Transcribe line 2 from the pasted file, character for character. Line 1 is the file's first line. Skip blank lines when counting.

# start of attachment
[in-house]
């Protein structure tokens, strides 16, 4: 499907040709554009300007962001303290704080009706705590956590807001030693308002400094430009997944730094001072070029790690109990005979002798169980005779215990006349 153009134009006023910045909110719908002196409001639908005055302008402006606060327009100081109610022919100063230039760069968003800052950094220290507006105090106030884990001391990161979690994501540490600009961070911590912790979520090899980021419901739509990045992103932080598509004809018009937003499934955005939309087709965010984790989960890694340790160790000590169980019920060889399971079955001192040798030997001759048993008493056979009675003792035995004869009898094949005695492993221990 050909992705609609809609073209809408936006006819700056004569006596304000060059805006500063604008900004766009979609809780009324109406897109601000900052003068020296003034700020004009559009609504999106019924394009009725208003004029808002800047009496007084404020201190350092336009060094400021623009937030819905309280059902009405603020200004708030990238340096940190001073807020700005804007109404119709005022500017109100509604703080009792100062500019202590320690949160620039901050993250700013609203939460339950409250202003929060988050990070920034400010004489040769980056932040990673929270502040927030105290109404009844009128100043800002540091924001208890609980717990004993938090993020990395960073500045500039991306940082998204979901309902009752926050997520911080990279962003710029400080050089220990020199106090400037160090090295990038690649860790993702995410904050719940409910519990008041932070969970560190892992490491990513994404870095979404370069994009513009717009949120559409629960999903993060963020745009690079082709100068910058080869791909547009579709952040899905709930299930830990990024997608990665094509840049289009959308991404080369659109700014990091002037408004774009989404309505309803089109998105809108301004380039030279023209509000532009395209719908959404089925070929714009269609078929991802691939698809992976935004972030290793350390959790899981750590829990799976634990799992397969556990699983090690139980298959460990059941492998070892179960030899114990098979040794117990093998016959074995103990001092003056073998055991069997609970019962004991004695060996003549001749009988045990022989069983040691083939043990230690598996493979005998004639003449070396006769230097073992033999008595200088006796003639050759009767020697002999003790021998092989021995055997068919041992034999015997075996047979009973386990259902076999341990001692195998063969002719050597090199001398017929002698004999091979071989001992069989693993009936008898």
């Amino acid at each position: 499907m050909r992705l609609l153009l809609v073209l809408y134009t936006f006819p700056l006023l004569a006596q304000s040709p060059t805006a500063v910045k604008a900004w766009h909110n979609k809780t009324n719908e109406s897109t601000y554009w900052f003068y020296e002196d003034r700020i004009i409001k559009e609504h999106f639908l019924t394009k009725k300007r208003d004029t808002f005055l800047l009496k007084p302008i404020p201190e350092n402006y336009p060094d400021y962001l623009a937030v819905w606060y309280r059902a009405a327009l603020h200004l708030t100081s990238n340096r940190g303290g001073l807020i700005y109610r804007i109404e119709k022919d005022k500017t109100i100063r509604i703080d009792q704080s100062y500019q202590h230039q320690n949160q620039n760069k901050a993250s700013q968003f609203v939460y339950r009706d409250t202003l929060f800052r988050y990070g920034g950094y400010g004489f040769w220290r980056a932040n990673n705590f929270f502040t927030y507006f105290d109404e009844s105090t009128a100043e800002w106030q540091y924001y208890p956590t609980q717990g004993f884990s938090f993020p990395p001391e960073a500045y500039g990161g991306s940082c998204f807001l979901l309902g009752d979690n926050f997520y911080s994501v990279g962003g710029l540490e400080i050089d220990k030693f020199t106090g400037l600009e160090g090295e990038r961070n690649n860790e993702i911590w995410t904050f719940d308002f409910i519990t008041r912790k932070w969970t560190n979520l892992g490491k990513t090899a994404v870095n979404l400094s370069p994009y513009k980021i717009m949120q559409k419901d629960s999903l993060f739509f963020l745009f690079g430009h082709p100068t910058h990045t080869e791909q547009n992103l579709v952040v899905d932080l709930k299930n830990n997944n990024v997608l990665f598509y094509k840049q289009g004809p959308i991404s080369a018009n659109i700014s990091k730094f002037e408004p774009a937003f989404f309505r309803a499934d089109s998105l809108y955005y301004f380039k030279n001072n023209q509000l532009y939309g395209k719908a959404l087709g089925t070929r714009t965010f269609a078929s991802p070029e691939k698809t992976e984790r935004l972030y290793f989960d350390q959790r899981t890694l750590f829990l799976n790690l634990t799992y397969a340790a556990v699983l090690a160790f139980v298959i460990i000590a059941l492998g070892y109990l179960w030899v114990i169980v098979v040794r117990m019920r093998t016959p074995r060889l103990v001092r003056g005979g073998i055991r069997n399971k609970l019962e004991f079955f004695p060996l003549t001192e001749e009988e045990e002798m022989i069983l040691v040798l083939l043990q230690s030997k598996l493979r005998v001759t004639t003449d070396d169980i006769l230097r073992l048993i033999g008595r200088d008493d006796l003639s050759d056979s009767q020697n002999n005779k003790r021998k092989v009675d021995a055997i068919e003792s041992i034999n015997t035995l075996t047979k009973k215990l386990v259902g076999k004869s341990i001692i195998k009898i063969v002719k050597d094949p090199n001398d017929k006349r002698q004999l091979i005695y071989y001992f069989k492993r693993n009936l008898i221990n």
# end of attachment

């Protein structure tokens, strides 16, 4: 499907040709554009300007962001303290704080009706705590956590807001030693308002400094430009997944730094001072070029790690109990005979002798169980005779215990006349 153009134009006023910045909110719908002196409001639908005055302008402006606060327009100081109610022919100063230039760069968003800052950094220290507006105090106030884990001391990161979690994501540490600009961070911590912790979520090899980021419901739509990045992103932080598509004809018009937003499934955005939309087709965010984790989960890694340790160790000590169980019920060889399971079955001192040798030997001759048993008493056979009675003792035995004869009898094949005695492993221990 050909992705609609809609073209809408936006006819700056004569006596304000060059805006500063604008900004766009979609809780009324109406897109601000900052003068020296003034700020004009559009609504999106019924394009009725208003004029808002800047009496007084404020201190350092336009060094400021623009937030819905309280059902009405603020200004708030990238340096940190001073807020700005804007109404119709005022500017109100509604703080009792100062500019202590320690949160620039901050993250700013609203939460339950409250202003929060988050990070920034400010004489040769980056932040990673929270502040927030105290109404009844009128100043800002540091924001208890609980717990004993938090993020990395960073500045500039991306940082998204979901309902009752926050997520911080990279962003710029400080050089220990020199106090400037160090090295990038690649860790993702995410904050719940409910519990008041932070969970560190892992490491990513994404870095979404370069994009513009717009949120559409629960999903993060963020745009690079082709100068910058080869791909547009579709952040899905709930299930830990990024997608990665094509840049289009959308991404080369659109700014990091002037408004774009989404309505309803089109998105809108301004380039030279023209509000532009395209719908959404089925070929714009269609078929991802691939698809992976935004972030290793350390959790899981750590829990799976634990799992397969556990699983090690139980298959460990059941492998070892179960030899114990098979040794117990093998016959074995103990001092003056073998055991069997609970019962004991004695060996003549001749009988045990022989069983040691083939043990230690598996493979005998004639003449070396006769230097073992033999008595200088006796003639050759009767020697002999003790021998092989021995055997068919041992034999015997075996047979009973386990259902076999341990001692195998063969002719050597090199001398017929002698004999091979071989001992069989693993009936008898």